Amnesia: The Dark Descent – Interview

Some time ago, we reviewed Amnesia: The Dark Descent, a terrifying horror survival adventure, which is fast becoming a cult hit based on word of mouth and critical praise, but mainly due to its reputation of scaring the living daylights out of even seasoned PC gamers.  For the full background, we’ll direct you to our review, however, the game’s use of sound and the way it deprives players of any means of defending themselves, not to mention the rationing of precious light sources, helps to immediately conjure a thick atmosphere of terror and tension which has to be experienced to be fully appreciated.

Amnesia’s small, indie development team, Frictional Games, very kindly agreed to take time out from their next title to answer a few of GamingLives’ questions.

What were your influences in creating Amnesia and its terrors?

There have been tons of influences over the development of the game. One major inspiration was the Milgram and Standford prison experiments that showed what the nature of evil is really like; this was something that got heavily incorporated into the story and feel of the game. Another influence is the first 30 minutes of Bioshock, which showed how to make an engaging experience through only exploration and a few exciting events.

The inability to fight or even use a weapon was inspired and was a large contributing factor in making the atmosphere so tense.  What led to the decision to remove the player’s ability to physically combat the various terrors in Brennenburg and how early in the development process was this decision made?

We made a tech demo six years ago of Penumbra, in which we removed the weapons in order to make a first person game that was not about shooting or player created violence.  We thought that with no weapons, it should be scarier as the player is defenseless and has to find other ways to survive. This worked really well, but people did complain quite a bit about it.  So with the first Penumbra game (Penumbra Overture), we tried to add tools, like a hammer and a pick axe, that were used to solved puzzles, but also with the intent that they would be a last resort of protection if trapped by monsters. To make it work like this we tried to make the tools quite difficult to use, so that you would avoid trying to fight with them and find other solutions instead.

It turned out that even if the tools were a pain to use, if you have something in a game that can be used as a weapon, then all will run around and bash on EVERYTHING. So instead of trying to use alternative survival methods, players were only complaining about the cumbersome use of the tools!  We learned that lesson, so for the next Penumbra game, Penumbra Black Plague, we removed all the weapons again! This created a great result, with a more intense horror experience, but it also created a lot of work, trying to come up with all the gameplay, as there was no core gameplay (like running and killing enemies); all the puzzles and things you do in the level had to be crafted for each unique situation.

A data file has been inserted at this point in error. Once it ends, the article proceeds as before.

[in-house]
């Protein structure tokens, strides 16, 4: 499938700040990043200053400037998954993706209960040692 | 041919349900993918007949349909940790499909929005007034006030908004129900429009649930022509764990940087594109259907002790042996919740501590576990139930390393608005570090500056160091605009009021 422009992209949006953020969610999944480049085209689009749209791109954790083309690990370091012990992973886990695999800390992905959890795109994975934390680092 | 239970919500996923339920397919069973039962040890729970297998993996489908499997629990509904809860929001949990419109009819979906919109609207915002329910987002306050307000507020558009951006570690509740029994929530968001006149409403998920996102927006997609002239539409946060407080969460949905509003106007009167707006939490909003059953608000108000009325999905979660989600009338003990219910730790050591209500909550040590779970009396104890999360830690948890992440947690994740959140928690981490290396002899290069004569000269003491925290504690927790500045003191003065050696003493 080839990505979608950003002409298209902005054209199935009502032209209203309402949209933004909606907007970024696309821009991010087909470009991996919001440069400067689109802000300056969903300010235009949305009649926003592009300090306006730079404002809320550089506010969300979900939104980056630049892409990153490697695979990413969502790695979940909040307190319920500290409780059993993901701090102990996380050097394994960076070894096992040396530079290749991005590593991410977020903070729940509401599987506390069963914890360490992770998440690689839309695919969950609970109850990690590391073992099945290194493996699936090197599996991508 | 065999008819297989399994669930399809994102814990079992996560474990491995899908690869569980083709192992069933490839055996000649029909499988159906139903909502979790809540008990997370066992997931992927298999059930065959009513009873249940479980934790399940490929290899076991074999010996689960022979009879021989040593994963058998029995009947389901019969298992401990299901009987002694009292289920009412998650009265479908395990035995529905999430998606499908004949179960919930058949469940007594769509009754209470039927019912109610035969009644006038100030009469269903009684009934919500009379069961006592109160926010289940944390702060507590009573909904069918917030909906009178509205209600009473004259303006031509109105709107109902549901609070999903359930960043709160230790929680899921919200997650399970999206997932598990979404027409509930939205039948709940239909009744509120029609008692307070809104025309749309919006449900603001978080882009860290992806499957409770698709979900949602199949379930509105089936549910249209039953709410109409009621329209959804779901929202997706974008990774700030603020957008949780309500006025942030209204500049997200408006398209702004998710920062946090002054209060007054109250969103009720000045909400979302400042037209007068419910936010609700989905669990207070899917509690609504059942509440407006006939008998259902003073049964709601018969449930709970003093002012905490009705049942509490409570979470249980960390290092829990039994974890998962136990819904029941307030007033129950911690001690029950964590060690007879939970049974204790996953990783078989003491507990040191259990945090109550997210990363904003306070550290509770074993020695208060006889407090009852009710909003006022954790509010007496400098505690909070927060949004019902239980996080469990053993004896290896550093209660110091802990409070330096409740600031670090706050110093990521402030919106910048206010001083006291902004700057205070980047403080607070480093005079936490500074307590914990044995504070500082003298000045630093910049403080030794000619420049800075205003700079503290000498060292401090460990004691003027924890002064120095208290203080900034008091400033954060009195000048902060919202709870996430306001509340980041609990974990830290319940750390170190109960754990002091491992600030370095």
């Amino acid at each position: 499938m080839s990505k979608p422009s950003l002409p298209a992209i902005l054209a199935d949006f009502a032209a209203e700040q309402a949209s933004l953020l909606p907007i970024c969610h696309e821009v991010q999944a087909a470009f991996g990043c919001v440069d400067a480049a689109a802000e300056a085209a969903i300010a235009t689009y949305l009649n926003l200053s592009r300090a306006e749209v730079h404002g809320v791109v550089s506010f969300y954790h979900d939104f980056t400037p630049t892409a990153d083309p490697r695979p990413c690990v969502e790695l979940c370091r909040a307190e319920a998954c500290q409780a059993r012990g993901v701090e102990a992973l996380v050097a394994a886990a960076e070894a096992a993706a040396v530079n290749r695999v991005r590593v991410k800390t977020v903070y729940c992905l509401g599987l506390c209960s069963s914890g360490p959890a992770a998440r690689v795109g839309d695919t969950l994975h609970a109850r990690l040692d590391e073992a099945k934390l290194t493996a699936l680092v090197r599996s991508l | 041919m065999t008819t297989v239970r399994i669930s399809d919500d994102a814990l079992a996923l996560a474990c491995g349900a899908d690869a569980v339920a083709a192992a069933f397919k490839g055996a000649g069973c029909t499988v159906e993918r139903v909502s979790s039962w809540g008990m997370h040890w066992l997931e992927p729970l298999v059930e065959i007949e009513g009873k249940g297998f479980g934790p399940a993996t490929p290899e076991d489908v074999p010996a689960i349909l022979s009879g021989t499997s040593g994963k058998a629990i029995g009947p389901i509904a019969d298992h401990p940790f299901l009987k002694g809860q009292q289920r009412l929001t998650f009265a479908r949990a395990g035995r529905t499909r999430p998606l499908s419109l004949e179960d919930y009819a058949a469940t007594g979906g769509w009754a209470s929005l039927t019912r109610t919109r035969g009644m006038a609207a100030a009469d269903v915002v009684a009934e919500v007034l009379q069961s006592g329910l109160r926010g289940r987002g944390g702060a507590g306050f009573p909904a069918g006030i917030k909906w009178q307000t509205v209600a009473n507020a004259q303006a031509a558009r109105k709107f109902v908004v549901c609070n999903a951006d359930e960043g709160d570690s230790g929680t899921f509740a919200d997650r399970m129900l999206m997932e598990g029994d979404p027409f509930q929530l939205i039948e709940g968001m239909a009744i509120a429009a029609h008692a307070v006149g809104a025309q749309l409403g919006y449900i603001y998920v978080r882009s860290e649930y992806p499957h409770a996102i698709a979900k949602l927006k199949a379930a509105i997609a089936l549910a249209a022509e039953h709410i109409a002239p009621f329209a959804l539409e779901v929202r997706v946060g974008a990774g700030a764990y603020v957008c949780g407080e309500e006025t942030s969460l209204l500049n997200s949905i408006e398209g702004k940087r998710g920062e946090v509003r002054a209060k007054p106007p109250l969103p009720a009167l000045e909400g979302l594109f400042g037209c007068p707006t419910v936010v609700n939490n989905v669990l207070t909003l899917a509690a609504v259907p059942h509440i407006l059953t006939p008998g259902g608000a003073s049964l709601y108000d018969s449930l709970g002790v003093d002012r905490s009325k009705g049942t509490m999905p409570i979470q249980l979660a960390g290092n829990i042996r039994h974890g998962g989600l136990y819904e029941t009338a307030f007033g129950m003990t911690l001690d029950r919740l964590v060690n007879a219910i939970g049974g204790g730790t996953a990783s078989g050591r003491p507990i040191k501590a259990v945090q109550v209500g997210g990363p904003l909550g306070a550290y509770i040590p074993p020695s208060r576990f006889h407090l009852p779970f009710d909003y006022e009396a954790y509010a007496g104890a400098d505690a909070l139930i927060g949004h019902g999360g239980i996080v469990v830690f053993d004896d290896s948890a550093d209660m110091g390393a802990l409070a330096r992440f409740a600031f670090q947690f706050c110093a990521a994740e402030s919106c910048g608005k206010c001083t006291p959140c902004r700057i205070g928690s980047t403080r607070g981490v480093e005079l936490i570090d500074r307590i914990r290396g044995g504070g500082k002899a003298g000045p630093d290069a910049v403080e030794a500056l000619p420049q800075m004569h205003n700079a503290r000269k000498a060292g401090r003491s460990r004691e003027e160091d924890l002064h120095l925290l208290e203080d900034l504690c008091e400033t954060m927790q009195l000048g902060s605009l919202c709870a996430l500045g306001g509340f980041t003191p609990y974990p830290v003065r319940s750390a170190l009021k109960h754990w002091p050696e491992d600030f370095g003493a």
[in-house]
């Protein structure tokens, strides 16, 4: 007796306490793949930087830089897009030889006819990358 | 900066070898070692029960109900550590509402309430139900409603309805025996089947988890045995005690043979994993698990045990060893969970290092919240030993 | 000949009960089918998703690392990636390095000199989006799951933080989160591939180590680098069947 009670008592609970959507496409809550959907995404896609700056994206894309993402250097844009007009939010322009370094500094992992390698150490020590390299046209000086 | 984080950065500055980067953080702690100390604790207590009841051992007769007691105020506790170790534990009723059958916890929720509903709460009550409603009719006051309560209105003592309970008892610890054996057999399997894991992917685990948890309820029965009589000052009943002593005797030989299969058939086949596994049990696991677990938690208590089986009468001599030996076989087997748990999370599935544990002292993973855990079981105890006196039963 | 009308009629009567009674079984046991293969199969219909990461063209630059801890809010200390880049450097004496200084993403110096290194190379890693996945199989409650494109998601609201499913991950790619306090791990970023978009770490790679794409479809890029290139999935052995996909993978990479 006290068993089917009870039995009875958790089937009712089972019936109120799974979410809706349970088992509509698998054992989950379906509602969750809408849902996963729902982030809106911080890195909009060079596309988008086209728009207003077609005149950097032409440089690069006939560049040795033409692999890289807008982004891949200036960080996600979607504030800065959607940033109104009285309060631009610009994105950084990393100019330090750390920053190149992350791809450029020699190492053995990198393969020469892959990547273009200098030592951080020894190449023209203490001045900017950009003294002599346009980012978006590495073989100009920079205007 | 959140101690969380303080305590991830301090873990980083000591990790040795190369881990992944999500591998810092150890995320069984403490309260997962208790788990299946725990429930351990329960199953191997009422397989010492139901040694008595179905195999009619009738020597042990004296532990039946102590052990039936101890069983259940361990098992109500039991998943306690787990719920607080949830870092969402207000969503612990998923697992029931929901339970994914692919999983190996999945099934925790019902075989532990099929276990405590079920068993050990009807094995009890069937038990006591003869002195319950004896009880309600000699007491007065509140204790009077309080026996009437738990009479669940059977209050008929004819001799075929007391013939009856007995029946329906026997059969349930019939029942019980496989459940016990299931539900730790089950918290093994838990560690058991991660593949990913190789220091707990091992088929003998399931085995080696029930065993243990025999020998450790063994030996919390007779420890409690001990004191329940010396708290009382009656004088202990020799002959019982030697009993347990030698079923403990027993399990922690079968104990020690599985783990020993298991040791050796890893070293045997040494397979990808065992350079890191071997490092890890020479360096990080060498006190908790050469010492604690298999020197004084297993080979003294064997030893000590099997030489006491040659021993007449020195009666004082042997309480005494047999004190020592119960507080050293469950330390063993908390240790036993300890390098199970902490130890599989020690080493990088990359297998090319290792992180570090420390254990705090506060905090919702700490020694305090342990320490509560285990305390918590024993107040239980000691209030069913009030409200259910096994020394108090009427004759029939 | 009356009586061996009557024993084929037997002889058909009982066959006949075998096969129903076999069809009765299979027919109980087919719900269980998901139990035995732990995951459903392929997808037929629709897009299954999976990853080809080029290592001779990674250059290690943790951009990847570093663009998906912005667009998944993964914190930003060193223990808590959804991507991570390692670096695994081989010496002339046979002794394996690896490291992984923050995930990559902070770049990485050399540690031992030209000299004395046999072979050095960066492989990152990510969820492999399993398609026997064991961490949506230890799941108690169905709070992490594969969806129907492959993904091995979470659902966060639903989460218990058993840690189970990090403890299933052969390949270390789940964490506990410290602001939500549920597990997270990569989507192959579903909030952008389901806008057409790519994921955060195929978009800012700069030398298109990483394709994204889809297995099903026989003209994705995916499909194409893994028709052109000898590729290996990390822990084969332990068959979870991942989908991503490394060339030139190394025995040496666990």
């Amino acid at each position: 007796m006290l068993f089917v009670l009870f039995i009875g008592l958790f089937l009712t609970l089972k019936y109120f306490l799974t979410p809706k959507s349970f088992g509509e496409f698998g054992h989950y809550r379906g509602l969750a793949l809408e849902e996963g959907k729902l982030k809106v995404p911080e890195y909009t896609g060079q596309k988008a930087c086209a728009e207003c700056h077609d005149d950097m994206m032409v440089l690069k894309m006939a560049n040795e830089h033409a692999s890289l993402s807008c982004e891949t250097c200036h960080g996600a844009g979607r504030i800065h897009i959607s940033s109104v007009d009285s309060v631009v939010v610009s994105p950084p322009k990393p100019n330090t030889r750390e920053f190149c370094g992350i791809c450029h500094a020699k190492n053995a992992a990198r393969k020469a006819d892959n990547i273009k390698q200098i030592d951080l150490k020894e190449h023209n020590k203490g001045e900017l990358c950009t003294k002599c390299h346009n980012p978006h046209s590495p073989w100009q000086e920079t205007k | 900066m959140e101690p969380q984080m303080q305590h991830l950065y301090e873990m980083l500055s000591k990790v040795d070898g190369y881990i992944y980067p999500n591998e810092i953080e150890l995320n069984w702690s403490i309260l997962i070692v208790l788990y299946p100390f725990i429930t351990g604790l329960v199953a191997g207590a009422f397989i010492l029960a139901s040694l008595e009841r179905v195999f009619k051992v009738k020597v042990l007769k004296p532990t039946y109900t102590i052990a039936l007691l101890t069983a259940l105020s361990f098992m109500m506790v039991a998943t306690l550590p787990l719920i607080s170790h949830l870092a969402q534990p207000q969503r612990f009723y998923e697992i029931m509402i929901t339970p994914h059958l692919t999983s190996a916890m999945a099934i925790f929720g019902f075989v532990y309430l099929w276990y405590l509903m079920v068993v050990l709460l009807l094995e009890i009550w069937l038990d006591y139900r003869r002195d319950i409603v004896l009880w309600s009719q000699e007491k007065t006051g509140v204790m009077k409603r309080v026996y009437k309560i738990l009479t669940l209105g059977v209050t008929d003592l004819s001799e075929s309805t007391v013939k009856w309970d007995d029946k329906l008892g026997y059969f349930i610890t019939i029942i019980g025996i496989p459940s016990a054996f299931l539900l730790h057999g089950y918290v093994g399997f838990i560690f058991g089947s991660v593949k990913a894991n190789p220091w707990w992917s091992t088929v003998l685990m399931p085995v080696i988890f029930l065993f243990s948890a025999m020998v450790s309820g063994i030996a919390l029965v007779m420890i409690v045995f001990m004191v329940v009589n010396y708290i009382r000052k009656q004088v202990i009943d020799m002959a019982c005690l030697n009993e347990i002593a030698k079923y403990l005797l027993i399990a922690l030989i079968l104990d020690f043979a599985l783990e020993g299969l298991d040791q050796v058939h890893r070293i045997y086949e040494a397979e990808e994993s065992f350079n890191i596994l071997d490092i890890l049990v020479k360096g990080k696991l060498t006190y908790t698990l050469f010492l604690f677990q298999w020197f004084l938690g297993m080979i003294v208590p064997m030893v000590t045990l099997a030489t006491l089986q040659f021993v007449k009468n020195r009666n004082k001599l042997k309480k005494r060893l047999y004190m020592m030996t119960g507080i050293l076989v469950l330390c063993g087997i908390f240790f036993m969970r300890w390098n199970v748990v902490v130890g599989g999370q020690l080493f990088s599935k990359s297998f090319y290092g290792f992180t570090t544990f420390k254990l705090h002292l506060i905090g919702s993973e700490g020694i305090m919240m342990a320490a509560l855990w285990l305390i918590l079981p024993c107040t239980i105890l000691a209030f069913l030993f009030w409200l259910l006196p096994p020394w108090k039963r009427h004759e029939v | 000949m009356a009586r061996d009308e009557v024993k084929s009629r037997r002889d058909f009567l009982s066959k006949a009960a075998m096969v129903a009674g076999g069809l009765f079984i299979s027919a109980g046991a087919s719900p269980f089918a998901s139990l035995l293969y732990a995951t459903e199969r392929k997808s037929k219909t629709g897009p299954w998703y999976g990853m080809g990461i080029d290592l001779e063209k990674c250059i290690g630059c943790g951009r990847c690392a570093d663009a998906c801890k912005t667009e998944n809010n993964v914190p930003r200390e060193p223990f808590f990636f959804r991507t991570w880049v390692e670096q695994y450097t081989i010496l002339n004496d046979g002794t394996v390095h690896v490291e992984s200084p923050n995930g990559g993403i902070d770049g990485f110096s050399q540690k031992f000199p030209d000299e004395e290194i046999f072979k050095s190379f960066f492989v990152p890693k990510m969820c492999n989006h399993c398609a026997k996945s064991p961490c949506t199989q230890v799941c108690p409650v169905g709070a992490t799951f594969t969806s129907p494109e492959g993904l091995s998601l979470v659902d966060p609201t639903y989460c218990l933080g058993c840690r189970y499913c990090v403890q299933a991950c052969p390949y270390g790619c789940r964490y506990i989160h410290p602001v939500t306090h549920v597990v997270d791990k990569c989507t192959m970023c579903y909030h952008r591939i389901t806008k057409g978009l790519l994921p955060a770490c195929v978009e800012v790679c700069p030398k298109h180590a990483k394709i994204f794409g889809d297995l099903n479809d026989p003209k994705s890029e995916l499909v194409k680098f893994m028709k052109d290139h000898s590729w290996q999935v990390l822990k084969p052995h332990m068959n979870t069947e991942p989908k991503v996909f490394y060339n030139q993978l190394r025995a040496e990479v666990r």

So with Amnesia, we did originally try to have weapons again, having a second attempt at making something that could be a weapon but not used excessively. During testing it got quite clear that this was near impossible; some thought it was very easy and could kill all the monsters, while some thought it was near impossible. That, combined with what we felt would be a poor man’s version of Condemned, made us decide, yet again, to make a weapon-free game. This was around two years before Amnesia was released, so we worked for a very long time with this no-weapons design.

Many seasoned PC gamers were scared witless by this game, with some gamers either giving up through fear or refusing to play.  Was this something you had anticipated to this degree and does it secretly make you pleased?

It makes us publicly pleased!

A lot of positive comment has been passed on the realistic, physical interaction in Amnesia.  Do you see the game as pioneering the way forward in this respect, especially given the level of immersion that it helps create?  Was it a tricky process to perfect?

We do feel it is a bit of a unique system, with hardly any other game (with a first person perspective) using physics this way. It has been tricky to develop to say the least; the first version was in the Penumbra tech demo, so work had already begun in 2005. Originally it was an idea that came from us wanting to avoid having to make a lot of animations; if physics could be used to open doors and drawers, then there was no need to animate it and the items in a drawer could move around realistically. Then, for each game we have made, the system has been polished and tuned, with a big overhaul for Amnesia and we think there are improvements to be made yet.

As we explore the story, the simple notions of ‘good’ and ‘bad’ begin to twist.  The protagonist, as we discover by the end (mild spoilers for those who have yet to play), could be described as quite unsympathetic due to his actions, depending on how you see it.  This was quite a bold move; was it intended from the start?  Do you feel that Daniel deserves the redemption offered by the ‘good ending’?